Lessons from Babies

Babies are very special.  No matter what kind of mood I’m in or what mischief the older children have perpetrated, I always seem to have a smile for the baby.  The fresh innocence and complete dependence, the absolute trustfulness, all which are expressed so eloquently by a pair of bright, curious eyes, somehow irresistibly draw me out of my world and into the simple but wondrous world of babyhood.

I love watching babies.  I feel that there is so much we can learn from them.  When a baby tries to do something and is thwarted and suddenly begins crying and screaming in frustration, I wonder if that is how I appear in God’s eyes when things don’t go my way and I too quickly become discouraged.  Do my sighs and complaints seem as ridiculous to God as my little one’s little tantrums do to me?

But I think I can learn even more about God when I reflect on my own reactions to a baby.  I remember when my daughter Carmella was just beginning to walk by herself, at first she would take a single, almost infinitesimal step, with her foot barely leaving the ground.  But no matter how tiny her first steps were, I would always clap and cheer her on with the utmost excitement.  And when Carmella first lifted her chin, and with a wide open mouth and tongue hanging out, attempted to bestow on me her first kiss, I was thrilled.  Discreetly wiping the moisture from my cheek, I thanked her with unbounded enthusiasm and hugged her ardently.  These tiny tokens of progress and of responsiveness touched my heart just as deeply as the much more sophisticated and articulate expressions of love from my older, more mature children.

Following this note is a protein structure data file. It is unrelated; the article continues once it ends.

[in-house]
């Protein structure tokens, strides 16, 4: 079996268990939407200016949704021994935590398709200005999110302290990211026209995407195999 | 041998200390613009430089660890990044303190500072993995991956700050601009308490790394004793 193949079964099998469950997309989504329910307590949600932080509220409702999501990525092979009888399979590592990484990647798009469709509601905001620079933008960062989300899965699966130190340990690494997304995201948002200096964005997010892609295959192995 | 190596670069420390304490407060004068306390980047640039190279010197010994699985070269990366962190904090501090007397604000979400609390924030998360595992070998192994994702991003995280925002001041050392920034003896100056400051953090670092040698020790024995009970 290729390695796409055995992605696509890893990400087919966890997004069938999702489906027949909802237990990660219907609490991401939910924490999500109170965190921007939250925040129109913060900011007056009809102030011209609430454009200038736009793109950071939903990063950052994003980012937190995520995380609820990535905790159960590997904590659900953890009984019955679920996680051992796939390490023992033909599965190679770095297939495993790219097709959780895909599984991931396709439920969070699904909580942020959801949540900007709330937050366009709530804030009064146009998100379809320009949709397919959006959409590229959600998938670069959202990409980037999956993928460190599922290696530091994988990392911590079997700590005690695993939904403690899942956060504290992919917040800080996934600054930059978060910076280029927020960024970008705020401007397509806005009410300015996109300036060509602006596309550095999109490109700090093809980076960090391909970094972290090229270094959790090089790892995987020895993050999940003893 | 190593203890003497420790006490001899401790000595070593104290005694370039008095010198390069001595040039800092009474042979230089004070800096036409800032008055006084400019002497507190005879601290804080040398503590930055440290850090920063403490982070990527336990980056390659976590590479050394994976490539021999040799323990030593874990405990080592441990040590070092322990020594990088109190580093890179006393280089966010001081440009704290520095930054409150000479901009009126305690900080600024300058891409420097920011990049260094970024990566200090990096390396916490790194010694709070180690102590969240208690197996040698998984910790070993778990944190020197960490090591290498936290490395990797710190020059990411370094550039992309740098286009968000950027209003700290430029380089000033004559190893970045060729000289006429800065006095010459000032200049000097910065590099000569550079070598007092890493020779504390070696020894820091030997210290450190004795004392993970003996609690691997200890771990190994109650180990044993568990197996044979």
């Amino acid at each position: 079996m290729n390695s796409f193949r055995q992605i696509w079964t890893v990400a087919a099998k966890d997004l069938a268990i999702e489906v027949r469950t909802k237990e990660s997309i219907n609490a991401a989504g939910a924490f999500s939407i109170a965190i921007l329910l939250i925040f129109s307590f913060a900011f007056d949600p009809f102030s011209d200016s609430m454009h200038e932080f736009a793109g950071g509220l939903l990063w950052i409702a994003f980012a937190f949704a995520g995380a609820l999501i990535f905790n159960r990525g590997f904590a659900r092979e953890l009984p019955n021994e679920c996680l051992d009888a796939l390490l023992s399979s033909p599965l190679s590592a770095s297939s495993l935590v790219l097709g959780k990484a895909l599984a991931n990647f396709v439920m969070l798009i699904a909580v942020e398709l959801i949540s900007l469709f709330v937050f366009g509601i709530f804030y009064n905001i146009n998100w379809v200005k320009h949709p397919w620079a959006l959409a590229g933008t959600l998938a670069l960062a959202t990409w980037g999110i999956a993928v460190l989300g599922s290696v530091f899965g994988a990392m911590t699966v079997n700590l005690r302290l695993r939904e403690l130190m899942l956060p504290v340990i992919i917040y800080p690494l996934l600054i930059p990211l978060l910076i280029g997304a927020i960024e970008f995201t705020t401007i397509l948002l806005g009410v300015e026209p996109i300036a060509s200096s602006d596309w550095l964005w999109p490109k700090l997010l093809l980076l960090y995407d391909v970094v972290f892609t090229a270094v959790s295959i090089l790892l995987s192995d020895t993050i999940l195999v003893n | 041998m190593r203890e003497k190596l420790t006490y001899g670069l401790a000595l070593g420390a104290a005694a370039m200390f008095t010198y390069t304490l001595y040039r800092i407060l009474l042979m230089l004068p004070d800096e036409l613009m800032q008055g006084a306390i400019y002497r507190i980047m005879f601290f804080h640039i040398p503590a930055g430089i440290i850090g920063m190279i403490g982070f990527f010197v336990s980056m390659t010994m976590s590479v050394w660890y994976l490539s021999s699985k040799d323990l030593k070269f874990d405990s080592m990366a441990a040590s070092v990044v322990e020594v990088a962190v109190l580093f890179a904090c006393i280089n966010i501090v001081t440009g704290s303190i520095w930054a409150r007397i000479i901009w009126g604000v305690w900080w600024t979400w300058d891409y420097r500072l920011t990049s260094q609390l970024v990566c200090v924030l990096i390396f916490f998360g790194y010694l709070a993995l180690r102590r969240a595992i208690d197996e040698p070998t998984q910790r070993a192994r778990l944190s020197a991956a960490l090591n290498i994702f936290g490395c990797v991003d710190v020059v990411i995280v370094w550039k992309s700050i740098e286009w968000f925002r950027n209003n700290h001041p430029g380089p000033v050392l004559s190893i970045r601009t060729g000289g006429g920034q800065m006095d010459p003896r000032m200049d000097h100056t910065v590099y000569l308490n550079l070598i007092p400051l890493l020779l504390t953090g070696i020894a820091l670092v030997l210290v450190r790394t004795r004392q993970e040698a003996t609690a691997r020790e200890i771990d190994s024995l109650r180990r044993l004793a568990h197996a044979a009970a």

This is, I think, how Our Lord views our own tiny efforts at prayer.  Like a devoted mother, He loves each of us so tenderly that even the slightest movement of our hearts to Him is precious in His eyes, and He rewards even the slightest token of our love with an outpouring of grace.  I think this is why so many short prayers have, in the past, been rewarded with what might seem to be disproportionately generous indulgences; because Holy Mother Church knows that Our Lord, in His love for us, so dearly appreciates even the briefest lifting of our hearts and minds to Him that He wants to reward us.  Sometimes we think of Him as a stern Judge, ready to pounce on us for every small infraction.  Of course, He does punish us, in His justice, for our sins.  We, too, immediately punish a toddler who has touched an outlet or bitten a sibling.  But, like any loving parent, He is saddened by the necessity of punishment and is much more eagerly vigilant in watching for signs that our hearts are turning toward Him. 

We can learn so much from babies.  Their very dependence on us and their tremendous ignorance of the ways of the world remind us, in a small way, of our own dependence on God and the smallness of our understanding in comparison to His omniscience.  If only we could learn to trust in His goodness as completely as a sleepy baby trusts in the mother who holds him in her arms!

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  • Claire

    How true! Great analogy.

  • Warren Jewell

    When I FINALLY learned to turn in prayer to our God, I am very certain the angels about Him let off a “WHOO-HOO!” High fives all around.

    The lessons we can take from babies nearly makes us perceive in their innocence that they each are a living miracle, Sacrament and prayer. Their innocence is our school of highest education about returning as we can to innocence: to being miracle again, to regain the Sacrament of us, to really, REALLY pray, both in voice and in listening.

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